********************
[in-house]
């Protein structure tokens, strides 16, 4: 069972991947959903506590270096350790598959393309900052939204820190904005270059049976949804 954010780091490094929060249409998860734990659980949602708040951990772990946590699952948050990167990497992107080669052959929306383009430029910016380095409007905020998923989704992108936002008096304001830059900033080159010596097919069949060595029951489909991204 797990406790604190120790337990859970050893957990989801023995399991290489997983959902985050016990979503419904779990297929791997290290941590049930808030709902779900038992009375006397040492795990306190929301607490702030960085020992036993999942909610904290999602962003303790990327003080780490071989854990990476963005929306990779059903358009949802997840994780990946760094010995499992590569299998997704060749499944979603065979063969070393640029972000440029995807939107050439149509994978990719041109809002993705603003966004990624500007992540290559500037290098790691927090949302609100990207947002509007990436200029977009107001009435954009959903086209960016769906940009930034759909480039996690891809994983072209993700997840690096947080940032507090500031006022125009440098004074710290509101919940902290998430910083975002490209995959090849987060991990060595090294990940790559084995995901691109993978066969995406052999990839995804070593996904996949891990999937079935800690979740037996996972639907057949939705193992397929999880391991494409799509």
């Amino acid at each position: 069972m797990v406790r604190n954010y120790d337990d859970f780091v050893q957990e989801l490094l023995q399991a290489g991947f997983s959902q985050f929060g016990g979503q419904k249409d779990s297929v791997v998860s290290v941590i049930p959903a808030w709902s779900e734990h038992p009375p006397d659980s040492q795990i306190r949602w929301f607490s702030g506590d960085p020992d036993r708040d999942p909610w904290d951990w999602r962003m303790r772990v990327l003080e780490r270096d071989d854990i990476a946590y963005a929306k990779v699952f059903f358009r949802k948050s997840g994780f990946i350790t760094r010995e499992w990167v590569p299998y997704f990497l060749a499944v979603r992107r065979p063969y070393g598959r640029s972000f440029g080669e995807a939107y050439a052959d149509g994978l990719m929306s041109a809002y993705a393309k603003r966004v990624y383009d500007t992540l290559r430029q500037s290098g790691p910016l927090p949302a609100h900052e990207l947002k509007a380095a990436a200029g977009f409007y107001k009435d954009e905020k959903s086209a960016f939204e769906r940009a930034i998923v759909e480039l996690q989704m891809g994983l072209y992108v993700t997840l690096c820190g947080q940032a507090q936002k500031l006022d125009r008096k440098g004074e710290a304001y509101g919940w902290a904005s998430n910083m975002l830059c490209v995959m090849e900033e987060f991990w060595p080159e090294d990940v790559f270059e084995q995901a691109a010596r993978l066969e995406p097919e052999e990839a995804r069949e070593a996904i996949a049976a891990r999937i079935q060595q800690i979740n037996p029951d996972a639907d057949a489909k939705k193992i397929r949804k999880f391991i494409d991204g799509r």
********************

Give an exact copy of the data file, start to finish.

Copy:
[in-house]
């Protein structure tokens, strides 16, 4: 069972991947959903506590270096350790598959393309900052939204820190904005270059049976949804 954010780091490094929060249409998860734990659980949602708040951990772990946590699952948050990167990497992107080669052959929306383009430029910016380095409007905020998923989704992108936002008096304001830059900033080159010596097919069949060595029951489909991204 797990406790604190120790337990859970050893957990989801023995399991290489997983959902985050016990979503419904779990297929791997290290941590049930808030709902779900038992009375006397040492795990306190929301607490702030960085020992036993999942909610904290999602962003303790990327003080780490071989854990990476963005929306990779059903358009949802997840994780990946760094010995499992590569299998997704060749499944979603065979063969070393640029972000440029995807939107050439149509994978990719041109809002993705603003966004990624500007992540290559500037290098790691927090949302609100990207947002509007990436200029977009107001009435954009959903086209960016769906940009930034759909480039996690891809994983072209993700997840690096947080940032507090500031006022125009440098004074710290509101919940902290998430910083975002490209995959090849987060991990060595090294990940790559084995995901691109993978066969995406052999990839995804070593996904996949891990999937079935800690979740037996996972639907057949939705193992397929999880391991494409799509």
């Amino acid at each position: 069972m797990v406790r604190n954010y120790d337990d859970f780091v050893q957990e989801l490094l023995q399991a290489g991947f997983s959902q985050f929060g016990g979503q419904k249409d779990s297929v791997v998860s290290v941590i049930p959903a808030w709902s779900e734990h038992p009375p006397d659980s040492q795990i306190r949602w929301f607490s702030g506590d960085p020992d036993r708040d999942p909610w904290d951990w999602r962003m303790r772990v990327l003080e780490r270096d071989d854990i990476a946590y963005a929306k990779v699952f059903f358009r949802k948050s997840g994780f990946i350790t760094r010995e499992w990167v590569p299998y997704f990497l060749a499944v979603r992107r065979p063969y070393g598959r640029s972000f440029g080669e995807a939107y050439a052959d149509g994978l990719m929306s041109a809002y993705a393309k603003r966004v990624y383009d500007t992540l290559r430029q500037s290098g790691p910016l927090p949302a609100h900052e990207l947002k509007a380095a990436a200029g977009f409007y107001k009435d954009e905020k959903s086209a960016f939204e769906r940009a930034i998923v759909e480039l996690q989704m891809g994983l072209y992108v993700t997840l690096c820190g947080q940032a507090q936002k500031l006022d125009r008096k440098g004074e710290a304001y509101g919940w902290a904005s998430n910083m975002l830059c490209v995959m090849e900033e987060f991990w060595p080159e090294d990940v790559f270059e084995q995901a691109a010596r993978l066969e995406p097919e052999e990839a995804r069949e070593a996904i996949a049976a891990r999937i079935q060595q800690i979740n037996p029951d996972a639907d057949a489909k939705k193992i397929r949804k999880f391991i494409d991204g799509r």